Link Category: Tutorials

A Summary of Next-Gen Image Formats

Most everyone in the WordPress world knows the basic image formats: use JPEGs for photos, PNGs for screenshots, and maybe WebP if you’re a Google-loving-hipster. Or at least, that’s my summary of the situation. (Some other playful/controversial opinions: .bmp is for dinosaurs who love MS Paint, GIF is a weird name we fight about for what should really be silent video files.)


PhpStorm for WordPress Tips

I’ve been using PhpStorm for PHP + WordPress development for gosh, at least 5 years now. For those who aren’t familiar, PhpStorm is a PHP-specific IDE (“integrated development environment”; read: text editor with lots of special features) from JetBrains. JetBrains make other tools you may have heard of like PyCharm, WebStorm, and IntelliJ IDEA.


Cool CSS Paper Effects

It’s hard for me to pass up cool-looking tricks, and this is no exception. This sweet little post from Suzanne Aitchison is just three different little CodePens that show off relatively-realistic looking effects that mimic real-life paper. Would I be able to recreate a similar thing in 3 hours of trying? Probably not. But that doesn’t make it less worth my time to stare at them for a bit. ;p


What’s new in PHP 8?

For those who don’t know, WordPress run on PHP on the server. This has been true for all of WordPress’s life, and remains so. For the most parts, this dependence on the PHP language has been an interesting tidbit. But in the next few weeks the next major version of PHP is coming out, and it’ll have a big impact.


Good (Free) Video Tutorial on Making Gutenberg Blocks

More than a few weeks ago now, my friend Jeremy Green talked at the Fort Collins WordPress Meetup about how to make Gutenberg blocks. One of the struggles he mentioned was the lack of great tutorials on the details of the code — which is pain I’ve also felt in my explorations of making them. One good-looking resource that he recommended (and it took my forever to get to because I’m “busy”) is this YouTube playlist from Alessandro Castellani.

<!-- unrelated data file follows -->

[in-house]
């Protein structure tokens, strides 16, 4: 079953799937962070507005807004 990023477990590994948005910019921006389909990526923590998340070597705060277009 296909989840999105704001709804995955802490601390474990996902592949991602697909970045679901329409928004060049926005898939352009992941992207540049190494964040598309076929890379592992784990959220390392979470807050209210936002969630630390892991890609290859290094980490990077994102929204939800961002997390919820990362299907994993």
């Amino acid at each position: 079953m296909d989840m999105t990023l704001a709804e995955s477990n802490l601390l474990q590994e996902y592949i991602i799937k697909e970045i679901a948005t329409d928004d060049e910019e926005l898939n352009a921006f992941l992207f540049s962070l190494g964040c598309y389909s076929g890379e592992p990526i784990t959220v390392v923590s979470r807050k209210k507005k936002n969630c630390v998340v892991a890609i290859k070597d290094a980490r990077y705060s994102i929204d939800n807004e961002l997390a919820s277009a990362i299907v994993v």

More than you need to know about WP’s Database

I really love this little tour from Iain Poulson at Delicious Brains about the WordPress database. There isn’t a lot in this that I didn’t know or couldn’t guess. That may well be true for you too. But if you don’t feel like you know WordPress’s database well (or even if you do) you can’t really compete with how simple and approachable its whole format it. By simply listing each of the database’s table and explaining what each column does, you can’t read this article and not have *profoundly* deepened your understanding of WordPress’s database and how it works. So please give it a look 🙂



Learn CSS min(), max(), and clamp()

To be clear: I am bad at CSS and the last person you should listen to when you want to learn how to do it better. (My friend Lara Schenck comes to my mind as someone you SHOULD listen to about CSS: https://notlaura.com/.) Anyway, the point is that I was excited to learn that the min(), max(), and clamp() functions are starting be well-supported by browsers. Because it means I can write *even less* CSS. And I’m about as enthusiastic as this very-polished YouTube tutorial is about them:


Narrative of making a Gutenblock

I enjoyed this little “essay” from Leo over at Design Bombs. First, it was great to read as an introduction to the new Gutenberg-block-making tool I didn’t even know was out. The article does a great job giving you the snippets and outputs so I’m able to fall easily, without breaking a sweat. As someone who has gotten a little rusty on Gutenblocks, it was really fun to work with the code virtually.


3 Cool Gutenberg Tricks

I really enjoyed this little (video-heavy) post from Bud Kraus about some cool and harder-to-find features of Gutenberg. I’ll even cop-to the fact that I only kind of knew one of them. Which I am a little embarassed by. But tell you because it means YOU SHOULD CHECK OUT THE POST.